It was 1982 when Dix McComas, who had a master's degree and taught college English part time, saw an article predicting a market for tenure-track English professors in the 1990s.
The report was wrong. When Dr. McComas emerged in the mid-1990s from a decade of research into 19th-century author Willa Cather, he found a shrinking job market and a horde of PhDs pouncing on a handful of tenure-track jobs.
Nearly 8,000 students earned English or foreign-language doctorates between 1996 and 2000 - and fewer than half found or are expected to find tenure-track posts their first year out, according to the Modern Language Association in New York.
Frustration has grown especially deep in the humanities. Unlike the sciences, PhDs in the humanities have fewer overt skills transferable to businesses. Yet 5,387 students earned such degrees in 1997, up from 5,116 the previous year. Overall, a record 42,706 individuals earned a doctorate in 1997.
Yet colleges and universities are shifting to employing ever-more part-time adjunct professors. That conundrum has produced a furious debate in higher education today over what to do about the surfeit of experts. Some want to bar people from graduate school. Others say it is not the university's role to limit those who want to learn - or to be "employment agencies."
"In our self-centered haughtiness, we forget that many other employers besides colleges and universities hire PhDs," John Lombardi, president of the University of Florida wrote in the Chronicle of Higher Education last month. "Elementary and secondary schools need better teachers, we say. Why not supply well-trained PhDs to teach our children?"
But is it ethical to admit people into a program that produces college professors - when so few tenured jobs in teaching are expected?
"No," say a growing number of English departments that are cutting the numbers of prospective PhD students. Some tacitly acknowledge the tight job market, offering to arrange internships that provide PhDs with computer skills, for instance.
Deborah Carlin, a University of Massachusetts, Amherst, English professor, is developing a program to get humanities PhD students paid internships in academic publishing companies and historians working with local museums. "We're trying to get students to think early on in their careers about the options," Dr. Carlin says. "This isn't a consolation prize."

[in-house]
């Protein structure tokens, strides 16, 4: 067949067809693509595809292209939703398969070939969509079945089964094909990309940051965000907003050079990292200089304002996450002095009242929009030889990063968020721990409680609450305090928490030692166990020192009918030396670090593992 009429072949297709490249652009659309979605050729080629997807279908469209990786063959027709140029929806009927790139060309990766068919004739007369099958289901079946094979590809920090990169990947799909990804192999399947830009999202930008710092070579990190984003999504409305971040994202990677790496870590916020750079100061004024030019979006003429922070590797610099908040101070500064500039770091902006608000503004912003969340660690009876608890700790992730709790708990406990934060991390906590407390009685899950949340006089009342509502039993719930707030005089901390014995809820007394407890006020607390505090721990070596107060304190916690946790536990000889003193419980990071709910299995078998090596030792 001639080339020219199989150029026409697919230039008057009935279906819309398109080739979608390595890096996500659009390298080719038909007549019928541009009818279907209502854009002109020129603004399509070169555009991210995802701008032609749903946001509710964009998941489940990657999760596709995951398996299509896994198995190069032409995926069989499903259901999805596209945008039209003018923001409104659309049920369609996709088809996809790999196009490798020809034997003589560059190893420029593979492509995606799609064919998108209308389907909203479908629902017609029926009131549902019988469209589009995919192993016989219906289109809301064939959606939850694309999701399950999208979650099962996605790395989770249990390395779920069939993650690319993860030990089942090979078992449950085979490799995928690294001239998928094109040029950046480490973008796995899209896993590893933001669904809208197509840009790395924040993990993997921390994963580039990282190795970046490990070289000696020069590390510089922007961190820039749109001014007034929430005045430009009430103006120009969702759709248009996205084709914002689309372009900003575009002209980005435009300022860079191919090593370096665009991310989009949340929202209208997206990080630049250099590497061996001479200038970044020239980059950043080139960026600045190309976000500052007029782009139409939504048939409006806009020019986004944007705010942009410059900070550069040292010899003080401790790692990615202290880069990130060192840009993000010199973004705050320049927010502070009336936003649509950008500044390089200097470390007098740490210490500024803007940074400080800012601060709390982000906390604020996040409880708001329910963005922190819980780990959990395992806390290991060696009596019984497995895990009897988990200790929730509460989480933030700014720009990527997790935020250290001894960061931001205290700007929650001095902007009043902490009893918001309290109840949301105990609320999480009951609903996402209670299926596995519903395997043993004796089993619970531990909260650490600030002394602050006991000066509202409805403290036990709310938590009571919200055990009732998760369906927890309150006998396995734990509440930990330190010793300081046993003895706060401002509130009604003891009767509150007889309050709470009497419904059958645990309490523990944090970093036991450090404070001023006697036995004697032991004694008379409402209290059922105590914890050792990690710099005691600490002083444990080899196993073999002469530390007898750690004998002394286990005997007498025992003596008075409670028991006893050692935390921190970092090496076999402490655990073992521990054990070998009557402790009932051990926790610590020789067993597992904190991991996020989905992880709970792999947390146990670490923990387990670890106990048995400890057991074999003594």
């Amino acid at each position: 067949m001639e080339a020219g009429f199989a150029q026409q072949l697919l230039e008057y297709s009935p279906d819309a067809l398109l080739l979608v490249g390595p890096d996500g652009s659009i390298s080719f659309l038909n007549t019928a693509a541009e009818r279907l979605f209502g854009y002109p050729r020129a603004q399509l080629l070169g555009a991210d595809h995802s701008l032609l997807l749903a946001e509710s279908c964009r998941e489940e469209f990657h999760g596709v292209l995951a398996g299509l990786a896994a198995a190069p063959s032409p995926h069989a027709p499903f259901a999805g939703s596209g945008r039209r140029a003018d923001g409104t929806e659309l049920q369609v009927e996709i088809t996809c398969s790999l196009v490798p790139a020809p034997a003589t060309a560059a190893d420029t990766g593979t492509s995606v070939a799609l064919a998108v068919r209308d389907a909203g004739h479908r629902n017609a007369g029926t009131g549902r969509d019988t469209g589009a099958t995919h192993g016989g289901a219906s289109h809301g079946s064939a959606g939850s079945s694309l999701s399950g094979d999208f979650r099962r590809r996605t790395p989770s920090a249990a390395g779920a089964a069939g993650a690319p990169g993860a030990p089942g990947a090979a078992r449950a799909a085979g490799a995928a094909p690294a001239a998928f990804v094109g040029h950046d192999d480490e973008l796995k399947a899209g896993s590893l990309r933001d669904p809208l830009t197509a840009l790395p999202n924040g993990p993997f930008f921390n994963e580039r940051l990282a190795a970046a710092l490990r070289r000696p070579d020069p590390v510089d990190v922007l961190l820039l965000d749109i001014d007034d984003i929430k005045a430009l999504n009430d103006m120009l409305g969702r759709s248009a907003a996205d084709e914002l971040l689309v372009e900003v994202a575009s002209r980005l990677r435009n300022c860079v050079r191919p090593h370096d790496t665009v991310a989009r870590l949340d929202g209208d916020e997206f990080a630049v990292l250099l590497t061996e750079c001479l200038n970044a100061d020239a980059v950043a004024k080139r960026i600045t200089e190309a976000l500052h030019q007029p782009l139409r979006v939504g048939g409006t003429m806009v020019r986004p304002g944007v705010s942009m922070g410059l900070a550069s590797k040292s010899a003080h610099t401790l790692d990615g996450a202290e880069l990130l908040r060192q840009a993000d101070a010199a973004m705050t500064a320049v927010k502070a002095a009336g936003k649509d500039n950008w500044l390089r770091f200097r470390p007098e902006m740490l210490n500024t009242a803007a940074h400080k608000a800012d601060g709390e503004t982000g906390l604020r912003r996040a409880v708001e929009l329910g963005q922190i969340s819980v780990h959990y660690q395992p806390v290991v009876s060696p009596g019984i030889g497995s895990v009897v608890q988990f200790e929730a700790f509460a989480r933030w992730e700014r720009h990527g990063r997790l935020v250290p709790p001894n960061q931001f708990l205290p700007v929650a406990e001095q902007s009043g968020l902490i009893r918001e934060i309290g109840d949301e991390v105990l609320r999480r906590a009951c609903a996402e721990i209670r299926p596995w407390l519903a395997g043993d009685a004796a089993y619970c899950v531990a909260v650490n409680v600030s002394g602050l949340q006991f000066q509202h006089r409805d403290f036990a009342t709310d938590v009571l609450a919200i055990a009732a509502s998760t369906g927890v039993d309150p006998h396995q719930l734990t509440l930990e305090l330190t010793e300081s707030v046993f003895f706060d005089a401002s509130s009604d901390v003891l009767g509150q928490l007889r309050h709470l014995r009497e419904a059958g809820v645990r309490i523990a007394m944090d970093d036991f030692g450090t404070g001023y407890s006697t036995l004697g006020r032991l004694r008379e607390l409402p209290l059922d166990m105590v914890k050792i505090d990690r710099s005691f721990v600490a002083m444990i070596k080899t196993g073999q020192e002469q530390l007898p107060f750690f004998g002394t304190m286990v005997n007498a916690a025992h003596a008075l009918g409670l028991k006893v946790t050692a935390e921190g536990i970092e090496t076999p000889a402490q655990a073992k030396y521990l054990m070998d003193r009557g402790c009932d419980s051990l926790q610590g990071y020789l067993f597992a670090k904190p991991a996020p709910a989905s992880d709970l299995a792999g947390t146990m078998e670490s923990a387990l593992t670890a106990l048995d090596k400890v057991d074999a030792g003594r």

The University of Texas at Austin recently began offering skill-building courses like "Academic and Professional Uses of Technology" and another called "Academic and Professional Consulting."
Yet some wonder whether wrapping skill-building into a PhD is disingenuous. "I'm not sure I support it because that's a lot of years to put in just to end up going into business," says Kay Peterson, manager of Editorial Services at FastWeb, a Chicago-based Internet scholarship search service for students. Dr. Peterson spent nine years earning her PhD in English, completing her dissertation on 14th-century Italian love poetry's emergence in 16th-century England.
Still, for those already immersed in the PhD game, she advocates marketable skills. During the last year of writing her dissertation, she taught herself how to construct an Internet Web site. She also dove into several internships.
Her efforts recently lassoed her a job with FastWeb, which needed someone who could do research and write well. Now she develops the "content" on the site.
Carlin and others, meanwhile, criticize higher education's growing reliance on low-paid, part-time "adjunct" professors and graduate students to teach writing.
"You are never going to greatly improve the resources in academia for the humanities until you provide powerful options outside of the academy - that just makes basic economic sense," says Robert Weisbuch, director of the Woodrow Wilson National Fellowship Foundation in Princeton, N.J.
His organization sponsors "practicum fellowships" that help place PhDs in nontraditional positions. The idea is to cultivate a market for humanities PhDs to compete with higher education.
"The day the top graduate of a program in comparative literature turns down an assistant professorship at Columbia University for a meaningful position at Merrill Lynch is the day the status of the humanities within colleges and universities dramatically improves," he says.
Today McComas happily shares child-rearing with his wife. He write grants and directs a state-funded literacy project from his home in Amherst, Mass. He is wishing only occasionally he were teaching. Still, "I don't regret spending those years doing something I truly loved," he says. "Any number of people warned me the job market was horrible" during the latter years of his research. Like others, he saw few alternatives.
"I sort of saw it coming and I kept going," he says. "I saw a sign that said 'road out' and I kept right on driving."